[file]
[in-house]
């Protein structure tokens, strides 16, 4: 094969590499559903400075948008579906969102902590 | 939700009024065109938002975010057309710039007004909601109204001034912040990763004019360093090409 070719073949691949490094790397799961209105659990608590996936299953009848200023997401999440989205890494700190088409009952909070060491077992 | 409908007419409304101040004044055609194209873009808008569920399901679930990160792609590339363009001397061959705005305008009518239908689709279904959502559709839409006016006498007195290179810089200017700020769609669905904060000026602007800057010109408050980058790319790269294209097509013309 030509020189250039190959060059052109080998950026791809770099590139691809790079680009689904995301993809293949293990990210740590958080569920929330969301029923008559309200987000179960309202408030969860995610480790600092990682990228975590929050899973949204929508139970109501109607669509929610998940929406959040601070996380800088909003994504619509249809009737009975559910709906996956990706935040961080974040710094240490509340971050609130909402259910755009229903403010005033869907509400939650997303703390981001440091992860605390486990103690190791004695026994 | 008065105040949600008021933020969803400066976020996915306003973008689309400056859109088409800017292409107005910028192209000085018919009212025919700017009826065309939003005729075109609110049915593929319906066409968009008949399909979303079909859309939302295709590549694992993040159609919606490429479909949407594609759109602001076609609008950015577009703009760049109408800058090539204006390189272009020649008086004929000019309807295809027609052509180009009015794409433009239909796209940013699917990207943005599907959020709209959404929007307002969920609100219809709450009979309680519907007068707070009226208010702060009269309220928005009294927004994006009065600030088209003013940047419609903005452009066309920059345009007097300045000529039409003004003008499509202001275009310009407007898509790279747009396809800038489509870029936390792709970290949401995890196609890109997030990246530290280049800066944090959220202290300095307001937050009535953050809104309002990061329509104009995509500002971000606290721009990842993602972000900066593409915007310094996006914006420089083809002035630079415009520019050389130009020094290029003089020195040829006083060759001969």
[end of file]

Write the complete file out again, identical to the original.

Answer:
[in-house]
């Protein structure tokens, strides 16, 4: 094969590499559903400075948008579906969102902590 | 939700009024065109938002975010057309710039007004909601109204001034912040990763004019360093090409 070719073949691949490094790397799961209105659990608590996936299953009848200023997401999440989205890494700190088409009952909070060491077992 | 409908007419409304101040004044055609194209873009808008569920399901679930990160792609590339363009001397061959705005305008009518239908689709279904959502559709839409006016006498007195290179810089200017700020769609669905904060000026602007800057010109408050980058790319790269294209097509013309 030509020189250039190959060059052109080998950026791809770099590139691809790079680009689904995301993809293949293990990210740590958080569920929330969301029923008559309200987000179960309202408030969860995610480790600092990682990228975590929050899973949204929508139970109501109607669509929610998940929406959040601070996380800088909003994504619509249809009737009975559910709906996956990706935040961080974040710094240490509340971050609130909402259910755009229903403010005033869907509400939650997303703390981001440091992860605390486990103690190791004695026994 | 008065105040949600008021933020969803400066976020996915306003973008689309400056859109088409800017292409107005910028192209000085018919009212025919700017009826065309939003005729075109609110049915593929319906066409968009008949399909979303079909859309939302295709590549694992993040159609919606490429479909949407594609759109602001076609609008950015577009703009760049109408800058090539204006390189272009020649008086004929000019309807295809027609052509180009009015794409433009239909796209940013699917990207943005599907959020709209959404929007307002969920609100219809709450009979309680519907007068707070009226208010702060009269309220928005009294927004994006009065600030088209003013940047419609903005452009066309920059345009007097300045000529039409003004003008499509202001275009310009407007898509790279747009396809800038489509870029936390792709970290949401995890196609890109997030990246530290280049800066944090959220202290300095307001937050009535953050809104309002990061329509104009995509500002971000606290721009990842993602972000900066593409915007310094996006914006420089083809002035630079415009520019050389130009020094290029003089020195040829006083060759001969």